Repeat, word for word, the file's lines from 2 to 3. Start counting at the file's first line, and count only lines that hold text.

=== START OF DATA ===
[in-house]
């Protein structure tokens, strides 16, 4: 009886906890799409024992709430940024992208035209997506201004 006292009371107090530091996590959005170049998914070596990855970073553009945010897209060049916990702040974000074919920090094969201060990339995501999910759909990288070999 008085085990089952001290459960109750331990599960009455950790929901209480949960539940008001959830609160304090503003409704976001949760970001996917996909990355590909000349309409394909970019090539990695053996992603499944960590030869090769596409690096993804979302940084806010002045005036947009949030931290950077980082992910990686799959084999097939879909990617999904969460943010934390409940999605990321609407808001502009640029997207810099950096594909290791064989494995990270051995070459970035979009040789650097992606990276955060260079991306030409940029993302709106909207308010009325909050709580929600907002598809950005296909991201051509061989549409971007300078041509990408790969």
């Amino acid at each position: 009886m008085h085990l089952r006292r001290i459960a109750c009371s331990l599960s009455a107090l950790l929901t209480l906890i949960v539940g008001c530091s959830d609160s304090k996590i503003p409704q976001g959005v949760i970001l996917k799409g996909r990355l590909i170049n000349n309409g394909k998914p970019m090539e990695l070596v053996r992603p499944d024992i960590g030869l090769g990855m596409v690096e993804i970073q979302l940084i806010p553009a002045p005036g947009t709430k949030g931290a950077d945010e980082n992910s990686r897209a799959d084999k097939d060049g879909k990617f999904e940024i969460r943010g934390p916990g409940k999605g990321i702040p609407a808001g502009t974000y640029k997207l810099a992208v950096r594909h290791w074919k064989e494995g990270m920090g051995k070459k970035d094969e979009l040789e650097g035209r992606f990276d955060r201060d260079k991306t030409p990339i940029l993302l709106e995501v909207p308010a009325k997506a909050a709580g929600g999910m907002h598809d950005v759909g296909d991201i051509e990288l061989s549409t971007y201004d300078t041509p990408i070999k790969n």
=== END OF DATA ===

């Protein structure tokens, strides 16, 4: 009886906890799409024992709430940024992208035209997506201004 006292009371107090530091996590959005170049998914070596990855970073553009945010897209060049916990702040974000074919920090094969201060990339995501999910759909990288070999 008085085990089952001290459960109750331990599960009455950790929901209480949960539940008001959830609160304090503003409704976001949760970001996917996909990355590909000349309409394909970019090539990695053996992603499944960590030869090769596409690096993804979302940084806010002045005036947009949030931290950077980082992910990686799959084999097939879909990617999904969460943010934390409940999605990321609407808001502009640029997207810099950096594909290791064989494995990270051995070459970035979009040789650097992606990276955060260079991306030409940029993302709106909207308010009325909050709580929600907002598809950005296909991201051509061989549409971007300078041509990408790969």
């Amino acid at each position: 009886m008085h085990l089952r006292r001290i459960a109750c009371s331990l599960s009455a107090l950790l929901t209480l906890i949960v539940g008001c530091s959830d609160s304090k996590i503003p409704q976001g959005v949760i970001l996917k799409g996909r990355l590909i170049n000349n309409g394909k998914p970019m090539e990695l070596v053996r992603p499944d024992i960590g030869l090769g990855m596409v690096e993804i970073q979302l940084i806010p553009a002045p005036g947009t709430k949030g931290a950077d945010e980082n992910s990686r897209a799959d084999k097939d060049g879909k990617f999904e940024i969460r943010g934390p916990g409940k999605g990321i702040p609407a808001g502009t974000y640029k997207l810099a992208v950096r594909h290791w074919k064989e494995g990270m920090g051995k070459k970035d094969e979009l040789e650097g035209r992606f990276d955060r201060d260079k991306t030409p990339i940029l993302l709106e995501v909207p308010a009325k997506a909050a709580g929600g999910m907002h598809d950005v759909g296909d991201i051509e990288l061989s549409t971007y201004d300078t041509p990408i070999k790969n």